With the Autumn Budget looming, the spectre that has been lurking for years is beginning to look more fully formed: the government will change pension tax relief.
Next week chancellor Philip Hammond is faced with the daunting task of delivering a big, bold Budget in a challenging, to say the least, political and economic environment. He does not have time to wait for his next Budget in November 2018 to do something. The time is now.
Hammond has committed to reduce borrowing to less than 2% of national income by 2020-21 and eliminating it completely by the mid-2020s.
He is also facing public sector pay pressure and a multi-billion Brexit divorce bill. He’s got very little room to move.
No room for reductions
Some have been quick to dismiss the idea of major reforms, referencing a speech made by the secretary of state for work and pensions David Gauke in the summer, where he gave a forthright view that there would be no fundamental change.
Those who believe this expect more changes around the edges regarding the annual allowance and the lifetime allowance.
However, these have already been significantly reduced for the gain of £6 billion per year. There is no room left for further large reductions so any further changes will only have a marginal impact for the chancellor.
Commons paper proposals
The problem is pension taxation does not ultimately sit with Gauke and his department. It sits with the Treasury and it is not obliged to consult before making changes. It was only a few years ago when George Osborne blindsided Iain Duncan Smith with his freedom and choice changes.
The public simply cannot reply on Gauke’s comments. The question then is, what kind of change can we expect?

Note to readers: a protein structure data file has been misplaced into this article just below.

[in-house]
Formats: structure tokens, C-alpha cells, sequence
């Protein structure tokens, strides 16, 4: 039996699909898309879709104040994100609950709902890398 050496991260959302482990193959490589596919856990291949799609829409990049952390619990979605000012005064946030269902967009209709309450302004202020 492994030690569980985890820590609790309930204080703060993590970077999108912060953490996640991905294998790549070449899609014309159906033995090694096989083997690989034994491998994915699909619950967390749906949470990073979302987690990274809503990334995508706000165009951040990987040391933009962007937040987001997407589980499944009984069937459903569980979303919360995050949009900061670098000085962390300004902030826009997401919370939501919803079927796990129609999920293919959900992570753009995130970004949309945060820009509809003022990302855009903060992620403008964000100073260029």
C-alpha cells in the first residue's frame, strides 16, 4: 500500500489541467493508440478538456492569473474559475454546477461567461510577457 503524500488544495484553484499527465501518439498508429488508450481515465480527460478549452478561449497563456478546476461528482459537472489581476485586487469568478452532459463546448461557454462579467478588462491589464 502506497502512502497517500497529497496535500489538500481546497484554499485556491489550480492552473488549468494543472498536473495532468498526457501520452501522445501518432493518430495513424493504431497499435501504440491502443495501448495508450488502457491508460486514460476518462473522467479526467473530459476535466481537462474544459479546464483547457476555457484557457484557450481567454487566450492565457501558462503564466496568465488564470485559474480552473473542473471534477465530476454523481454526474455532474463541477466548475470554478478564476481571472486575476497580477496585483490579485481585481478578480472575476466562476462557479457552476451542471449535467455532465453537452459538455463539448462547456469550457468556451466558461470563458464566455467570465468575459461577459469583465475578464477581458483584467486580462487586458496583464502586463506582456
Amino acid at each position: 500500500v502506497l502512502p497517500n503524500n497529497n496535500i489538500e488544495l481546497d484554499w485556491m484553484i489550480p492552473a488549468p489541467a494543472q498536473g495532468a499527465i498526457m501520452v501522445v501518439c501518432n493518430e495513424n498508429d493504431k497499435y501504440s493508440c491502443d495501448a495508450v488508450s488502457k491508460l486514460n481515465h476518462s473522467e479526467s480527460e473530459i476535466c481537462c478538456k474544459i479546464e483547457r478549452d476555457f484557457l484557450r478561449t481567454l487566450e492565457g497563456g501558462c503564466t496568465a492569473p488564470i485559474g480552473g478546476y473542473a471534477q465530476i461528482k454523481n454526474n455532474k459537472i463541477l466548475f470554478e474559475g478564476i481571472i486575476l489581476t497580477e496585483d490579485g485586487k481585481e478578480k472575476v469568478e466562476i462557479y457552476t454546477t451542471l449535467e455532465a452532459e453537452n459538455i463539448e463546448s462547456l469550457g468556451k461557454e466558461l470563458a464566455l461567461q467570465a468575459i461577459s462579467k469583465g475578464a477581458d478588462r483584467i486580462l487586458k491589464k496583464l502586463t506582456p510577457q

At the end of October the House of Commons library updated its paper on how pension tax relief could be reformed.
The paper points out that the pressure for more fundamental reforms has been growing. Two reforms outlined are: a shift to a single rate of relief, and moving to a taxed, exempt, exempt system (just like the ISA regime).
Curbing national insurance
A radical option, not outlined in the House of Commons paper, would be to curb the employer national insurance exemption.
The estimated cost of this is around £15 billion a year on latest figures, although this figure should be taken as a broad estimate. For example, it is based on an estimate of how much would be raised if both employer and employee national insurance contributions were levied on the employer contribution.
Whatever the true cost is it will continue to go up as minimum contribution rates under auto-enrolment increases in 2018 and 2019.
Cutting this relief would reduce the cost of tax relief but is unlikely given that the chancellor has already lost one battle to change how national insurance works for the self-employed. I doubt he has the stomach to try again.
Ian Browne is a retirement planning expert at Old Mutual Wealth.